With wistful eyes, the guard observes the lovers. He discusses
their love letters with the dead painter, who "visits"
him time and again and becomes his lone soulmate, or rather, his
alter ego. Decades later, narrating the love story to a girl, he
lyrically describes the couple’s embraces, their kissing in
the rain: "I’ve seen man and woman get up to all sorts,
but these two, they drank each other up. They licked the water
off each other with their lips and tongues. They were so
drenched they must have felt naked. They kissed like two
barbarity of the times and the wretchedness of his own life,
Herbal remains responsive to the beauty around him, holding on
to the only tangible thing he possesses — the pencil. He does
not lose his humanity, even though he has to conceal it for his
own good. Ironically, not even the lovers come to know that he
has helped ensure their survival. That makes him a fascinating
character, deserving of the reader’s sympathy and admiration.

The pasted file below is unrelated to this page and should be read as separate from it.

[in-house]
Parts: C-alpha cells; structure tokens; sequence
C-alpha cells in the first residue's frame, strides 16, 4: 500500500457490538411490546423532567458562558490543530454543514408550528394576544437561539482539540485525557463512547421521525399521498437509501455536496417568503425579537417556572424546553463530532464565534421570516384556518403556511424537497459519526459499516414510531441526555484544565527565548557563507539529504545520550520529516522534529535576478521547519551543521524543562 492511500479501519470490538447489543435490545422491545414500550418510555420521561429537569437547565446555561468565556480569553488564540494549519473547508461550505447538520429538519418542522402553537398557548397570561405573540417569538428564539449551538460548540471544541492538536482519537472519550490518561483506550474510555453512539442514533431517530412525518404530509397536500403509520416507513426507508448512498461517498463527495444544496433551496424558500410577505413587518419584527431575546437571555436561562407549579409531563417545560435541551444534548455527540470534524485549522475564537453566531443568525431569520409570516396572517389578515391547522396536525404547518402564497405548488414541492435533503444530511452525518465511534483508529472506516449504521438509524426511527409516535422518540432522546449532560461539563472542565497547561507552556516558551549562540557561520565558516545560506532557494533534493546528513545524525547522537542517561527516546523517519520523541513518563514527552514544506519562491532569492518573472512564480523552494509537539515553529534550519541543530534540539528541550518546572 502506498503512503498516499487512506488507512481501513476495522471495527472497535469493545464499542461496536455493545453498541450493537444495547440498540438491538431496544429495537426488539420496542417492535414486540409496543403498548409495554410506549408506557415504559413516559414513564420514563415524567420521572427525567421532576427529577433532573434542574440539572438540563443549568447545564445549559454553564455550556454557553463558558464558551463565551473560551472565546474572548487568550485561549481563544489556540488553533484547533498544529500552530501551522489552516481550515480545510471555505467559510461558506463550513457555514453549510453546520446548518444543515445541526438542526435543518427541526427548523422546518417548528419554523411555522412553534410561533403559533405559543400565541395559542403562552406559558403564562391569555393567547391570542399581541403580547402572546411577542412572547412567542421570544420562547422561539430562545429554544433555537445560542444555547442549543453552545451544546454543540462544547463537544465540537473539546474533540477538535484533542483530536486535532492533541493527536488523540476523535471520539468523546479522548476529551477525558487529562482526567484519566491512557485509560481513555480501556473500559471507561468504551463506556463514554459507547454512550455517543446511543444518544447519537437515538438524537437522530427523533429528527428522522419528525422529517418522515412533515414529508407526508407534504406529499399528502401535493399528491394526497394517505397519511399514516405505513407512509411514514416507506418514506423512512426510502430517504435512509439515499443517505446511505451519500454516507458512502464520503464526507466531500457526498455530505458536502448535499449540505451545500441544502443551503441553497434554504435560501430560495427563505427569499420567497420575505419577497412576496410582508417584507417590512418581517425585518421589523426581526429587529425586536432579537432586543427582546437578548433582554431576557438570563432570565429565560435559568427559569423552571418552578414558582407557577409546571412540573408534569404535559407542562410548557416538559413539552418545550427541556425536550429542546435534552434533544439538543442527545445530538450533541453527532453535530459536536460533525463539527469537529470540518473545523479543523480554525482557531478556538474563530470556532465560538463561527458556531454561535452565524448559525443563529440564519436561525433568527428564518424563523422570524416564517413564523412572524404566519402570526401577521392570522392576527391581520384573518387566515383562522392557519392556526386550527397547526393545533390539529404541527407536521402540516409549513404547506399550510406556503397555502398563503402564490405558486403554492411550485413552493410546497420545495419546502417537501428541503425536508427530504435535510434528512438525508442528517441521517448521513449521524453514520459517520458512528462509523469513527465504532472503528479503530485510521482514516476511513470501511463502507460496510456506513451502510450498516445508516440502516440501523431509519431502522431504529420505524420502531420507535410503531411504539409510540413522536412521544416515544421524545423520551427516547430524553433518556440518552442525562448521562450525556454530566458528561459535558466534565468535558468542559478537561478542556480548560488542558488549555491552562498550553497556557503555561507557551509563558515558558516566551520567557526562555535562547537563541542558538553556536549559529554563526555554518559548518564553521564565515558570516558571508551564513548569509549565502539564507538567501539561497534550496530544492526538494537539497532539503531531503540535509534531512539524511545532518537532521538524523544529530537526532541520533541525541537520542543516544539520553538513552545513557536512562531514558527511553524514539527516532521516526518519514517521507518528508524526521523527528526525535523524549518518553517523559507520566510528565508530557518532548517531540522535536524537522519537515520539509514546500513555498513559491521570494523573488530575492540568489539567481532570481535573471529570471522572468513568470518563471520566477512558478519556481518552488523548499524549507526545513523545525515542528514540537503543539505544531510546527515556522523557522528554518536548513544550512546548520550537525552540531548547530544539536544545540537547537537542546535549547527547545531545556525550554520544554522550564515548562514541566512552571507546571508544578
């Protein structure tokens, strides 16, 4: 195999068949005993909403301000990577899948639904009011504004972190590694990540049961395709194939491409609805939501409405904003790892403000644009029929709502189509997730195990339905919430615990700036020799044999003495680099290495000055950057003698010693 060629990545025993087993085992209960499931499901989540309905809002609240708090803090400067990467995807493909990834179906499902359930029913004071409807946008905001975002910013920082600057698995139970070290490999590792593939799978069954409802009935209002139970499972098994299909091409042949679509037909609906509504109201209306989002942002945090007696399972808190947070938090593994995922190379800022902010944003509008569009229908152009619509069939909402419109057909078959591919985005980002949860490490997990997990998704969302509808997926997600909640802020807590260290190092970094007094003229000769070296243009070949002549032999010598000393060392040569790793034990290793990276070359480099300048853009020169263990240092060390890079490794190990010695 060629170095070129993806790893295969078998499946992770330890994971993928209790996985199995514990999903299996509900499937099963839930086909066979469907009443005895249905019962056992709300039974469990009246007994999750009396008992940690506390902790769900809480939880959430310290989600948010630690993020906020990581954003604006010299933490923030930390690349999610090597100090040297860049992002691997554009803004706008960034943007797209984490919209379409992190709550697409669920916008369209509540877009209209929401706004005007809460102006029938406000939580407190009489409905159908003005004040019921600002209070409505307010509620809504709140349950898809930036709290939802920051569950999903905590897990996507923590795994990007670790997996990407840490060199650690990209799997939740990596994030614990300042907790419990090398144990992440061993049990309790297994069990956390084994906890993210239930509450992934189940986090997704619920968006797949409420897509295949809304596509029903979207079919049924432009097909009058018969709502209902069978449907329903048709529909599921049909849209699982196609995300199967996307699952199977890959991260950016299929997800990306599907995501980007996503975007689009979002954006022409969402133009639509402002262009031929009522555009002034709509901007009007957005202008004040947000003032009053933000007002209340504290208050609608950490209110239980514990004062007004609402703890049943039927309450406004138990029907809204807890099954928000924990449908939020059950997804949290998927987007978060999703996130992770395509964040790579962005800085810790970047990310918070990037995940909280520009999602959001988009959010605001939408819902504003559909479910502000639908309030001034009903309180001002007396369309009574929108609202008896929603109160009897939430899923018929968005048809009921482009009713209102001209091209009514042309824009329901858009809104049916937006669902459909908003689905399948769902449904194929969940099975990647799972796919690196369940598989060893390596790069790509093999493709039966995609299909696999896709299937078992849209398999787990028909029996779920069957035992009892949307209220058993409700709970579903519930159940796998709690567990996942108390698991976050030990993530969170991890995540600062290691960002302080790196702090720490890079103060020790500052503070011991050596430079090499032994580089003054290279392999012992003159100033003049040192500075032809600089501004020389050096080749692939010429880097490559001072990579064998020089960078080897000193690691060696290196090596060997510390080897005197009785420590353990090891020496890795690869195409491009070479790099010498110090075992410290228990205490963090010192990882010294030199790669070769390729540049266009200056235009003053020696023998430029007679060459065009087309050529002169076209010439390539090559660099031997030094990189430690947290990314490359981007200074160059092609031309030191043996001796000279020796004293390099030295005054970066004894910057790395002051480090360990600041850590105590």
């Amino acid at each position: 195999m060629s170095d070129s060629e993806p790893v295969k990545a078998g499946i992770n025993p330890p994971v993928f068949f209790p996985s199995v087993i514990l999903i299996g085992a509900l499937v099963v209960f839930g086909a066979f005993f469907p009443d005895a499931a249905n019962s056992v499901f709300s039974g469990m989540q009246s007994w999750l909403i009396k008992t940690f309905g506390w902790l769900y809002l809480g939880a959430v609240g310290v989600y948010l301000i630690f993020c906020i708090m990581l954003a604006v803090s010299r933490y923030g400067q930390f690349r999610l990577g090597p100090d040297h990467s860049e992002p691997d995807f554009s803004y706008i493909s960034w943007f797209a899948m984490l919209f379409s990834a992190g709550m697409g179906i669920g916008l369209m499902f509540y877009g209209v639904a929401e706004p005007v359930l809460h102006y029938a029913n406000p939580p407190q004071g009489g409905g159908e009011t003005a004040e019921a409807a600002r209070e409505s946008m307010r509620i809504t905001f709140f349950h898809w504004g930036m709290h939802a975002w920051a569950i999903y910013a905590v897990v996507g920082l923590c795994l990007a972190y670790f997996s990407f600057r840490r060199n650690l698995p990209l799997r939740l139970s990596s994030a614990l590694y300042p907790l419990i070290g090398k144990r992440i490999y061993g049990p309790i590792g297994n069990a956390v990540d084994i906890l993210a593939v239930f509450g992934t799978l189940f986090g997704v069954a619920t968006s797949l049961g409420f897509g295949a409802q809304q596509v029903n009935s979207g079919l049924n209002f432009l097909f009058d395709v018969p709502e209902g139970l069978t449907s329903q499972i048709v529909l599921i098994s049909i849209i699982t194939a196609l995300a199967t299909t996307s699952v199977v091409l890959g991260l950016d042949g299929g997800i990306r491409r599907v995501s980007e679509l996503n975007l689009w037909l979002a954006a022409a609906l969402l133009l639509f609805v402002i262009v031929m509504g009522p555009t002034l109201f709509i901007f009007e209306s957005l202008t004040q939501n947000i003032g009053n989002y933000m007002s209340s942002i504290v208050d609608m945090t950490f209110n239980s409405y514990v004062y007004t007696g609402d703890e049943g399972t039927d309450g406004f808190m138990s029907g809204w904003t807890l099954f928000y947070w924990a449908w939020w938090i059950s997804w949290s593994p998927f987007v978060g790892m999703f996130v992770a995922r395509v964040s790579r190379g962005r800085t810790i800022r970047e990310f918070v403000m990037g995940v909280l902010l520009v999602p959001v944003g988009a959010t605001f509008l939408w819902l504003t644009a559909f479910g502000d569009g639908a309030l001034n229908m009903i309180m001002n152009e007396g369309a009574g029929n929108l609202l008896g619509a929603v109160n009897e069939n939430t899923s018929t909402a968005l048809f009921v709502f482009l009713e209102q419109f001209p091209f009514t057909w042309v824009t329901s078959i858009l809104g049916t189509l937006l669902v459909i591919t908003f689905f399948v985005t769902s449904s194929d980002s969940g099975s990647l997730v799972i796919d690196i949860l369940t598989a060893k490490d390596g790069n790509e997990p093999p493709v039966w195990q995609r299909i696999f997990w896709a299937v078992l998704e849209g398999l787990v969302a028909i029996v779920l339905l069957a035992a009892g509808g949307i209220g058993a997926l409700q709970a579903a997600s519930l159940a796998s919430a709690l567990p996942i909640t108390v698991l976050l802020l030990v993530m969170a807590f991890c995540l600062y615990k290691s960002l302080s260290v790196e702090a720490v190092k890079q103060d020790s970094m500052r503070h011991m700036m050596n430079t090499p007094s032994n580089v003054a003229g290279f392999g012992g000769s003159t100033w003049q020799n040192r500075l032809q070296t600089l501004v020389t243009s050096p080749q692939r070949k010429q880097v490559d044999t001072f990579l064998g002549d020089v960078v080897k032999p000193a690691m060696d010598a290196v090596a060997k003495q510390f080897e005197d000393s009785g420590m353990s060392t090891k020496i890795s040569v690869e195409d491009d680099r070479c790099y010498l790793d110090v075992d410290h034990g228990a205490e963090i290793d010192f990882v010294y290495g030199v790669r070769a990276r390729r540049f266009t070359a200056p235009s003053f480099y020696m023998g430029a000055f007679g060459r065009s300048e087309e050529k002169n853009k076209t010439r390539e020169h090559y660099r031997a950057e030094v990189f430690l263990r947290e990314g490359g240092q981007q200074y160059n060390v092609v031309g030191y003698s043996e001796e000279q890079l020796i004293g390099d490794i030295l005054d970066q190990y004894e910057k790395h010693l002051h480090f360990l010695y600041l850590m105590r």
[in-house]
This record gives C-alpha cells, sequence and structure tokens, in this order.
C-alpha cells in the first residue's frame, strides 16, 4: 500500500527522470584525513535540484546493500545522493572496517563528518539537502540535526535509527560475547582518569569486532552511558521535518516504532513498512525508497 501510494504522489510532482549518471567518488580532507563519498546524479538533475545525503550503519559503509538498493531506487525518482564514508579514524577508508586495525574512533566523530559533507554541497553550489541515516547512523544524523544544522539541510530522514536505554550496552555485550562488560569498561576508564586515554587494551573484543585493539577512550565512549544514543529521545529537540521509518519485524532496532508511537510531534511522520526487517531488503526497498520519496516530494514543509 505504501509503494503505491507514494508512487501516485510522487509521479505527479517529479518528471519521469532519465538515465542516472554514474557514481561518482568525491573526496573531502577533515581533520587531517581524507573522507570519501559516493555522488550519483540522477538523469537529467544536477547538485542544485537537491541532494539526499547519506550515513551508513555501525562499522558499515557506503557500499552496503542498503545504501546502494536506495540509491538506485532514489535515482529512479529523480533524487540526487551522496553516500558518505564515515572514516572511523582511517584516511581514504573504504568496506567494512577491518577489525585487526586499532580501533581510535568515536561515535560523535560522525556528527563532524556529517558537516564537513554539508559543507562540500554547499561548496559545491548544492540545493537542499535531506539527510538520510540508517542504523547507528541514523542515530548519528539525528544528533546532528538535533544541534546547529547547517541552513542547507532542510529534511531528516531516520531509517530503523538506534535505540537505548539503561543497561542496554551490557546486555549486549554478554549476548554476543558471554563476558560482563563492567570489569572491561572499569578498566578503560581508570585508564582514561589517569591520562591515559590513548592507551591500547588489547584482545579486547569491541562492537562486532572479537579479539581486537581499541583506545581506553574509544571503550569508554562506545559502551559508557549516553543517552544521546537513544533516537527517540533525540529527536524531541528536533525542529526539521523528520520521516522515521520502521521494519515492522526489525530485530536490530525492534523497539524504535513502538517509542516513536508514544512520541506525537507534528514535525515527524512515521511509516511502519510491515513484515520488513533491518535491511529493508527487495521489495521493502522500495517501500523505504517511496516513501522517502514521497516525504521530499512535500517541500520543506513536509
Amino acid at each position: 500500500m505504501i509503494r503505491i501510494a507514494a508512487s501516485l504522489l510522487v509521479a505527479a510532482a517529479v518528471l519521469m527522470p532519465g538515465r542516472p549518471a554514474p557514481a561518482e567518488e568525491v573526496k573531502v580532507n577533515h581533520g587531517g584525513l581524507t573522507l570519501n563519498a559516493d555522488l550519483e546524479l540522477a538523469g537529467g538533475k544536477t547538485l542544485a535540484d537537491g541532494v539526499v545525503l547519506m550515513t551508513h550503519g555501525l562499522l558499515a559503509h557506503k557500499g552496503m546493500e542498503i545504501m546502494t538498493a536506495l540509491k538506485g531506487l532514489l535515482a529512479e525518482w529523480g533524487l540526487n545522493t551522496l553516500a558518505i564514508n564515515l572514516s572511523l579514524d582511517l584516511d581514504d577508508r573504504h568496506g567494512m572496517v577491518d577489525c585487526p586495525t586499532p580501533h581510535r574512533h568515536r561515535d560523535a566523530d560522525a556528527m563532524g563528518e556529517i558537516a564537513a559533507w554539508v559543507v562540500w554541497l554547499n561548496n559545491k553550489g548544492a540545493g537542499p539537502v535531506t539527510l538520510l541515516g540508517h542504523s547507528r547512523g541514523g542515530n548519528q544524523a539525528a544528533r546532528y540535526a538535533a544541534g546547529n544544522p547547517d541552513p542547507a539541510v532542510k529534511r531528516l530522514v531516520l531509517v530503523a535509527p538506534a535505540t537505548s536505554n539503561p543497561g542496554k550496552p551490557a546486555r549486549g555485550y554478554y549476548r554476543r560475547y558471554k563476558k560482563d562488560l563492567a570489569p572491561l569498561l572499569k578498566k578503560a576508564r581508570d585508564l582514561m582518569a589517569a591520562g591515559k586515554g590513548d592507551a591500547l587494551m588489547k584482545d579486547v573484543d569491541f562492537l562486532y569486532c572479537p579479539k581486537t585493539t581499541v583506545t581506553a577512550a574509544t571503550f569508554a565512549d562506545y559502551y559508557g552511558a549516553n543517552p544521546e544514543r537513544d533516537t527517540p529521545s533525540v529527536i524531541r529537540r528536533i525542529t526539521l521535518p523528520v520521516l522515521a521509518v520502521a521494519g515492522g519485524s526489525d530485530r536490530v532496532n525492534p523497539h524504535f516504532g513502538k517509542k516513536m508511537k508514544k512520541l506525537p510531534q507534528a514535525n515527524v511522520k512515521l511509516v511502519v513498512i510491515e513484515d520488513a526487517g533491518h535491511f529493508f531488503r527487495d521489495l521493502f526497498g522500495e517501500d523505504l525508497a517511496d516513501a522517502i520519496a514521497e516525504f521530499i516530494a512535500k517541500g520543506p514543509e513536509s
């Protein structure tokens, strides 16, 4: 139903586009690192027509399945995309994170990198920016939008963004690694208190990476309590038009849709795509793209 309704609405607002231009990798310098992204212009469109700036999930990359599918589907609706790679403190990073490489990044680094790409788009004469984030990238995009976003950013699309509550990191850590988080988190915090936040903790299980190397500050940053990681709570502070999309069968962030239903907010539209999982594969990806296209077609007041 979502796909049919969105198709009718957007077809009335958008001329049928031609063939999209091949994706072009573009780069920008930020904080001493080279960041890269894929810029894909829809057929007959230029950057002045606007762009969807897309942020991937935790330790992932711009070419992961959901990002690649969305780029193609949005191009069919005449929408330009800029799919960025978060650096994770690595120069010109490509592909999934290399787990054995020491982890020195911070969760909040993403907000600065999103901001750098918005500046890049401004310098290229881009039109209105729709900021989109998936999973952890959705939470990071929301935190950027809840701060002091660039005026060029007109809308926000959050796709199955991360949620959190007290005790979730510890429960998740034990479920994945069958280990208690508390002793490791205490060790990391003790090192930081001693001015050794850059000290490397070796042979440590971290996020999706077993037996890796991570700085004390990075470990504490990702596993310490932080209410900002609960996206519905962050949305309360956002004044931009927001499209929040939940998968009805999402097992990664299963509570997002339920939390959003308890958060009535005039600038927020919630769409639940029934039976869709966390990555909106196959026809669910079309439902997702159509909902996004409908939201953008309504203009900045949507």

Far from being a
grim and sordid tale, The Carpenter’s Pencil
entertains the reader with a generous helping of humour. The
encounters between Herbal and the dead painter display the
writer’s playful imagination. Then there is the doctor, the
man with more lives than a cat, who has the audacity to humble
officers with his wisecracks.
thing about the novel is that it has been written by a Spaniard.
Owing to dictator Franco’s long rule, the most famous prose
works about this tragic chapter of Spanish history are by
foreigners — George Orwell, Andre Malraux and Ernest Hemingway
— writers who witnessed the Civil War and even fought in it. The
Carpenter’s Pencil is not in the same league as Homage
to Catalonia and For Whom the Bell Tolls, primarily
because it bites off more than it can chew. Nevertheless, the
bittersweet portrait of people fighting their own wars makes an